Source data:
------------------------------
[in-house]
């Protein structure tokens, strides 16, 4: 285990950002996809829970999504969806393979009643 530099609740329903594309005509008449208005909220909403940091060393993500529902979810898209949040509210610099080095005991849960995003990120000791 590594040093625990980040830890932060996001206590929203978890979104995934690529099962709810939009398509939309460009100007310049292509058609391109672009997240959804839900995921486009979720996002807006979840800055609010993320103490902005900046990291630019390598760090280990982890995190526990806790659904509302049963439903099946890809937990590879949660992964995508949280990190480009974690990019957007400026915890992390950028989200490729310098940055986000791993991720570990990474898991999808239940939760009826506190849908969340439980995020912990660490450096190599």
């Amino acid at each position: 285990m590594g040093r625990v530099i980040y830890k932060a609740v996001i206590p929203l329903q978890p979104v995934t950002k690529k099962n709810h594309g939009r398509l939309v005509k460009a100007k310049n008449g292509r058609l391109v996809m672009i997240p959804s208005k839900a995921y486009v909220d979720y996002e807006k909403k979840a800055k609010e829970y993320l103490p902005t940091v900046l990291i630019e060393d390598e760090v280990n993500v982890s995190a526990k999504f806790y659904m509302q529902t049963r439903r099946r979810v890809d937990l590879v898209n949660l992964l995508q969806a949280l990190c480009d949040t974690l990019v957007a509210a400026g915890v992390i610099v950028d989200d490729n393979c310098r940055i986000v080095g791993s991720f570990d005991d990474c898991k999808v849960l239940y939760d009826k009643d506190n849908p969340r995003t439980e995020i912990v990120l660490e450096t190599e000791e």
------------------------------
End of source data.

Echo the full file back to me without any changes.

[in-house]
């Protein structure tokens, strides 16, 4: 285990950002996809829970999504969806393979009643 530099609740329903594309005509008449208005909220909403940091060393993500529902979810898209949040509210610099080095005991849960995003990120000791 590594040093625990980040830890932060996001206590929203978890979104995934690529099962709810939009398509939309460009100007310049292509058609391109672009997240959804839900995921486009979720996002807006979840800055609010993320103490902005900046990291630019390598760090280990982890995190526990806790659904509302049963439903099946890809937990590879949660992964995508949280990190480009974690990019957007400026915890992390950028989200490729310098940055986000791993991720570990990474898991999808239940939760009826506190849908969340439980995020912990660490450096190599």
């Amino acid at each position: 285990m590594g040093r625990v530099i980040y830890k932060a609740v996001i206590p929203l329903q978890p979104v995934t950002k690529k099962n709810h594309g939009r398509l939309v005509k460009a100007k310049n008449g292509r058609l391109v996809m672009i997240p959804s208005k839900a995921y486009v909220d979720y996002e807006k909403k979840a800055k609010e829970y993320l103490p902005t940091v900046l990291i630019e060393d390598e760090v280990n993500v982890s995190a526990k999504f806790y659904m509302q529902t049963r439903r099946r979810v890809d937990l590879v898209n949660l992964l995508q969806a949280l990190c480009d949040t974690l990019v957007a509210a400026g915890v992390i610099v950028d989200d490729n393979c310098r940055i986000v080095g791993s991720f570990d005991d990474c898991k999808v849960l239940y939760d009826k009643d506190n849908p969340r995003t439980e995020i912990v990120l660490e450096t190599e000791e």